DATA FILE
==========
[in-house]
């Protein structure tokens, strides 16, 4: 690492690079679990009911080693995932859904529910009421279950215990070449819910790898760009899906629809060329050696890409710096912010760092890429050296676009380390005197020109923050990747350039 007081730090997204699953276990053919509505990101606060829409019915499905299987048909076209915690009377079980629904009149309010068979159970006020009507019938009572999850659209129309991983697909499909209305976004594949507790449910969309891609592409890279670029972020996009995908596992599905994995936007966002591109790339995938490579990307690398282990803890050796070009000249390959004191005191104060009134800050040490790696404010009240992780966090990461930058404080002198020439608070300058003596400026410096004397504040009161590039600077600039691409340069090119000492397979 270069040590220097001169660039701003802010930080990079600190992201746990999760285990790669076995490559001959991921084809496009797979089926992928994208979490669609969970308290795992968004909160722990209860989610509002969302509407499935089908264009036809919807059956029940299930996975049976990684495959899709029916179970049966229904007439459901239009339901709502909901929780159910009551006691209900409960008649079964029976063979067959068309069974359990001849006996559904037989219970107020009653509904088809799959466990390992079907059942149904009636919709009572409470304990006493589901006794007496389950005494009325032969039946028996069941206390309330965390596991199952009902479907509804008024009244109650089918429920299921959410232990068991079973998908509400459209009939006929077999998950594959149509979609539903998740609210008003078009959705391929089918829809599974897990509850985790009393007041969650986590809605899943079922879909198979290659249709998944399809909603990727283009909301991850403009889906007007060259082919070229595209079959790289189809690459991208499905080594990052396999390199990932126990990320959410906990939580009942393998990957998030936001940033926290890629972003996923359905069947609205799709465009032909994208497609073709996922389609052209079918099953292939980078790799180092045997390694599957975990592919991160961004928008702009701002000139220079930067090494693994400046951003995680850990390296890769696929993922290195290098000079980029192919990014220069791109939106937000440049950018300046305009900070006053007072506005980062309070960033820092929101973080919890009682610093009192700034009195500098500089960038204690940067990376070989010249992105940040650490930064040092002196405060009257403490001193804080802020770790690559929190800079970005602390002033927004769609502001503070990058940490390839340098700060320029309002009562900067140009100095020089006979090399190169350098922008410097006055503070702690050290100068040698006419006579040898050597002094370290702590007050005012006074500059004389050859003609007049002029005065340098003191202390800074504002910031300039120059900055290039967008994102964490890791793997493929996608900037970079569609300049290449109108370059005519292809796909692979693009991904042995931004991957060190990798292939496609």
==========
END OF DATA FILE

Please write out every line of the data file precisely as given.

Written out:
[in-house]
């Protein structure tokens, strides 16, 4: 690492690079679990009911080693995932859904529910009421279950215990070449819910790898760009899906629809060329050696890409710096912010760092890429050296676009380390005197020109923050990747350039 007081730090997204699953276990053919509505990101606060829409019915499905299987048909076209915690009377079980629904009149309010068979159970006020009507019938009572999850659209129309991983697909499909209305976004594949507790449910969309891609592409890279670029972020996009995908596992599905994995936007966002591109790339995938490579990307690398282990803890050796070009000249390959004191005191104060009134800050040490790696404010009240992780966090990461930058404080002198020439608070300058003596400026410096004397504040009161590039600077600039691409340069090119000492397979 270069040590220097001169660039701003802010930080990079600190992201746990999760285990790669076995490559001959991921084809496009797979089926992928994208979490669609969970308290795992968004909160722990209860989610509002969302509407499935089908264009036809919807059956029940299930996975049976990684495959899709029916179970049966229904007439459901239009339901709502909901929780159910009551006691209900409960008649079964029976063979067959068309069974359990001849006996559904037989219970107020009653509904088809799959466990390992079907059942149904009636919709009572409470304990006493589901006794007496389950005494009325032969039946028996069941206390309330965390596991199952009902479907509804008024009244109650089918429920299921959410232990068991079973998908509400459209009939006929077999998950594959149509979609539903998740609210008003078009959705391929089918829809599974897990509850985790009393007041969650986590809605899943079922879909198979290659249709998944399809909603990727283009909301991850403009889906007007060259082919070229595209079959790289189809690459991208499905080594990052396999390199990932126990990320959410906990939580009942393998990957998030936001940033926290890629972003996923359905069947609205799709465009032909994208497609073709996922389609052209079918099953292939980078790799180092045997390694599957975990592919991160961004928008702009701002000139220079930067090494693994400046951003995680850990390296890769696929993922290195290098000079980029192919990014220069791109939106937000440049950018300046305009900070006053007072506005980062309070960033820092929101973080919890009682610093009192700034009195500098500089960038204690940067990376070989010249992105940040650490930064040092002196405060009257403490001193804080802020770790690559929190800079970005602390002033927004769609502001503070990058940490390839340098700060320029309002009562900067140009100095020089006979090399190169350098922008410097006055503070702690050290100068040698006419006579040898050597002094370290702590007050005012006074500059004389050859003609007049002029005065340098003191202390800074504002910031300039120059900055290039967008994102964490890791793997493929996608900037970079569609300049290449109108370059005519292809796909692979693009991904042995931004991957060190990798292939496609």